Although the holiday break of Thanksgiving is coming, making the last week of November seem longer than it is once we are dining with our families and thinking about what to snag on Black Friday, the return to Penn State will shatter us back into a reality of struggle as we prep for final exams or add finishing touches to our final papers. According to the modern psychology, stress can come in different forms and bring different impacts. Catastrophes are unexpected and cause massive stress, while hassles are daily annoyances ranging from burning your tongue on a cup of coffee or failing to the perfect knot on our ties. One could further divide stressors to situations where the person has or does not have control, with the uncontrollable stressors being the more strenuous. But one thing these stressors all have in common is change. Maybe it’s your environment or your friend. Even if your life had never changed for 10 years and you become bored of your lifestyle, you still experience a change in attitude.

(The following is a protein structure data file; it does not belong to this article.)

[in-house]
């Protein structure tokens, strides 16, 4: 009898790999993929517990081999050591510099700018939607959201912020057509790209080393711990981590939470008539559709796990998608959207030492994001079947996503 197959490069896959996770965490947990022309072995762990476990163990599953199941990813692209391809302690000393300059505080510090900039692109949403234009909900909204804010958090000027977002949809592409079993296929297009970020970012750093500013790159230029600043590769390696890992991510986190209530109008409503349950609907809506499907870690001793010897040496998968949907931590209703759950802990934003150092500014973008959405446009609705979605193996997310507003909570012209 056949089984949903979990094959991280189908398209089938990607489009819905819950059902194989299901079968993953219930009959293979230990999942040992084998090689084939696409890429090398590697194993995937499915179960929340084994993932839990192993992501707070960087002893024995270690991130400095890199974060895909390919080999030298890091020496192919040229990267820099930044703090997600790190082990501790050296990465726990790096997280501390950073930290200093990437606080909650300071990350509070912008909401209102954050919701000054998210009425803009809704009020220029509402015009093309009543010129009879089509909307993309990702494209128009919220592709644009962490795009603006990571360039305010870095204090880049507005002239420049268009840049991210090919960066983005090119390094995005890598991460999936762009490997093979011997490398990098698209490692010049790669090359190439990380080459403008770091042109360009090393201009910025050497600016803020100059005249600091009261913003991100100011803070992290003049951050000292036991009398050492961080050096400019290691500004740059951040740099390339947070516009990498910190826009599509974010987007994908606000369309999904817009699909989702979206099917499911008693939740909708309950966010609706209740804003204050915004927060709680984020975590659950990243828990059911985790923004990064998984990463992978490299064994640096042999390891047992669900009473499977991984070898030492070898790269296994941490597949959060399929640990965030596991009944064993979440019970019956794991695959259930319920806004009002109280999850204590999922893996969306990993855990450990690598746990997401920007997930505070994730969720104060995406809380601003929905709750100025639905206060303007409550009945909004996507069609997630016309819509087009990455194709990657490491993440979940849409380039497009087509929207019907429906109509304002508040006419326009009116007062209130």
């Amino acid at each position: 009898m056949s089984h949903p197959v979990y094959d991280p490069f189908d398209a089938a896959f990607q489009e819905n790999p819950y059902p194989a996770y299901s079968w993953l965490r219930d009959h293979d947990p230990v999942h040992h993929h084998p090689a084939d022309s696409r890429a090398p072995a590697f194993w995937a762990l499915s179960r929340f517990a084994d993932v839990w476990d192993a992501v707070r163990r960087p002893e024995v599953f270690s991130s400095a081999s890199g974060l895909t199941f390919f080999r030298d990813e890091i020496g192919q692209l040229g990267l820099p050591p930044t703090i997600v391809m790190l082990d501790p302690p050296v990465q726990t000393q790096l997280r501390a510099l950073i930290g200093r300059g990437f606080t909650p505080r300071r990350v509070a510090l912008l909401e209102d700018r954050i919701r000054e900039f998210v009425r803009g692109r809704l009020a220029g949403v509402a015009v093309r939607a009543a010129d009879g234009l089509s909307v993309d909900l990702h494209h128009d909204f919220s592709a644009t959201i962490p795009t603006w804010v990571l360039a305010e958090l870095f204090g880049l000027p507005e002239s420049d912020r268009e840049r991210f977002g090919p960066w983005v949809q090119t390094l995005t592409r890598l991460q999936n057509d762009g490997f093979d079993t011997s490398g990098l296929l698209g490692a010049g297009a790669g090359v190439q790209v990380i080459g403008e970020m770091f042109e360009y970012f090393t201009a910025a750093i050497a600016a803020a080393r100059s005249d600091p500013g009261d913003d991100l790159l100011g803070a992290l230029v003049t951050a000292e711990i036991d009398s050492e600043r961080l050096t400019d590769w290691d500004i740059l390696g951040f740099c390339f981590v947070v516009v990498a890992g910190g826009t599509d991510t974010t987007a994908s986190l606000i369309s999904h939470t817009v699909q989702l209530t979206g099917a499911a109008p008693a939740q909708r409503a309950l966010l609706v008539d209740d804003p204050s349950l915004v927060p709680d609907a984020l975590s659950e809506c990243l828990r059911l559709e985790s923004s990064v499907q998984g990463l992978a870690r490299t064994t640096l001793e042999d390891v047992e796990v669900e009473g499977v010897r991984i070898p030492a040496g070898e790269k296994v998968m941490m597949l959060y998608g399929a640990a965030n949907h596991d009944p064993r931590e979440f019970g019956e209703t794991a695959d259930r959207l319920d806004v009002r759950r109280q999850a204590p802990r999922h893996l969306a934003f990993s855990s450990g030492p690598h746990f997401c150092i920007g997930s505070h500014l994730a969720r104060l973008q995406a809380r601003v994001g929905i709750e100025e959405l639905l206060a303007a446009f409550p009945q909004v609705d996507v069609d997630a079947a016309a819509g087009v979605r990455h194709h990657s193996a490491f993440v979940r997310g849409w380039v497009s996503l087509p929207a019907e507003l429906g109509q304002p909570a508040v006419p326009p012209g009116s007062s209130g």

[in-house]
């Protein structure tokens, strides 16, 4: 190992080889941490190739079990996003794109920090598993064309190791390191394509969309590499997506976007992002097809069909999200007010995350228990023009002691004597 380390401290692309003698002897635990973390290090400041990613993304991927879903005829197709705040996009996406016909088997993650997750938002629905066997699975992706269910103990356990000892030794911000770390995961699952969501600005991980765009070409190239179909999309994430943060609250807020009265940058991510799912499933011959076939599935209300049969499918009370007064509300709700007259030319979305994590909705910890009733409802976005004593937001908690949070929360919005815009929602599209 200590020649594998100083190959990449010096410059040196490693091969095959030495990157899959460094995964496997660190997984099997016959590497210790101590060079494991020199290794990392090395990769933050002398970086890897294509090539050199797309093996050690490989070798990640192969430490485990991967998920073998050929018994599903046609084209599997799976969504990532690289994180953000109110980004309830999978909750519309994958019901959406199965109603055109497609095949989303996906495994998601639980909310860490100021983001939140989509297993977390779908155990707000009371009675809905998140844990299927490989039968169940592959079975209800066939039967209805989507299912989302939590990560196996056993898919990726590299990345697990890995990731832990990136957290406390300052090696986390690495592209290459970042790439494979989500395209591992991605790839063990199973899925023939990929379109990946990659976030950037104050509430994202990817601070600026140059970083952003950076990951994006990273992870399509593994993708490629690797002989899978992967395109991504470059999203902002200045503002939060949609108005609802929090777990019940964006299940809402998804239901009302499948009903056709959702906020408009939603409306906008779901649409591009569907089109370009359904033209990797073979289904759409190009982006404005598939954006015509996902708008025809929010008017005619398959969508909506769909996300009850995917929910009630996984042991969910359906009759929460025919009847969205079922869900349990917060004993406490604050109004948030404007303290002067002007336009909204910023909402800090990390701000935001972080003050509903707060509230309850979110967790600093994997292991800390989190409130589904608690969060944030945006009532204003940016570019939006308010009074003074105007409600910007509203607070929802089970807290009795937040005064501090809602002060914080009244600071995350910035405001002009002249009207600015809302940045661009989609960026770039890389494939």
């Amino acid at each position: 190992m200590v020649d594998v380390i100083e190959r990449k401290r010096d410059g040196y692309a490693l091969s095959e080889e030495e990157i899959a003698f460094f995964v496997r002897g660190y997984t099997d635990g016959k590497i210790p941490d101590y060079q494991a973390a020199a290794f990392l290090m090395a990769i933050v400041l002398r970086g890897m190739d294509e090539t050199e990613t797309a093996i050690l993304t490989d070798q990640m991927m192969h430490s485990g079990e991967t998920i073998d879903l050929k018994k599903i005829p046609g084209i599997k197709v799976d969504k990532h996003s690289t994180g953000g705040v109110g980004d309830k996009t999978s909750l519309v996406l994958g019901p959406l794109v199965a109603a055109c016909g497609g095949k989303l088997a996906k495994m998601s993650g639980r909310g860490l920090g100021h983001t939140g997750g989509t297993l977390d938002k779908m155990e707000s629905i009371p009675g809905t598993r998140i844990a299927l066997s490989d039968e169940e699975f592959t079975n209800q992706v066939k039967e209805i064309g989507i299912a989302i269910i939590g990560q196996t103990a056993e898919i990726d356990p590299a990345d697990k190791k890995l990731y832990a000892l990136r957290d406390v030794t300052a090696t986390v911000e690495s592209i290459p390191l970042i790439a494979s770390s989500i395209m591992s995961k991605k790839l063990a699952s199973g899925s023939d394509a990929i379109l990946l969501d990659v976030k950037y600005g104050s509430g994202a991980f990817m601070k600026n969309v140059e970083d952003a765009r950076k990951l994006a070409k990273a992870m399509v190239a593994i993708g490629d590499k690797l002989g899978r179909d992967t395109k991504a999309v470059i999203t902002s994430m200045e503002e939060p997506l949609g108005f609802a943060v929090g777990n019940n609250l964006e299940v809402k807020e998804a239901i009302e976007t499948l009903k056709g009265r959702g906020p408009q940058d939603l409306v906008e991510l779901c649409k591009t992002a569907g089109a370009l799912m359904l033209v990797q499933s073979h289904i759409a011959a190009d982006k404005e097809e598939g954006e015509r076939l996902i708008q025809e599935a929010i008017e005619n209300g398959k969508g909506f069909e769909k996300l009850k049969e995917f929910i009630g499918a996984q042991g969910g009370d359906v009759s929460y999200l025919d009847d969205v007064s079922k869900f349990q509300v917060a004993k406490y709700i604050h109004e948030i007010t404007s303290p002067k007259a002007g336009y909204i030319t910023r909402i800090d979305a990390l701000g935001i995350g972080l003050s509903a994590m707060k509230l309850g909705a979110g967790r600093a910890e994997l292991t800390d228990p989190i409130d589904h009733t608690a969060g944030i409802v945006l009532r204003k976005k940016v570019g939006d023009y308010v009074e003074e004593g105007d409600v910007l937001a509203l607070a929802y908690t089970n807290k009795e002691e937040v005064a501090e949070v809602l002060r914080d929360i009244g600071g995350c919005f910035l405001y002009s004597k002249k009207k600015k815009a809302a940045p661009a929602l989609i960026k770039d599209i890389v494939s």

So how do we deal with change and the stress it will cause? They’re two ways to first look at a situation before coming up with the plan, which brings us to emotion-coping methods and problem-solving methods. Emotion-coping is to change the way one feels about the stress, therefore assuaging the problem. For example, smiling even when the expression is not genuine, is shown to genuinely reduce stress levels. Problem-based solutions are looking at what steps can one take in order to make the problem go away. People stressed about a paper may break down the problem into smaller hassles and then proceed one step at a time until the paper is completed. Notice how situations can call for different types of stress reduction. Emotion-coping works better with problems that are uncontrollable, while problem solving methods cannot help solve unchangeable problems.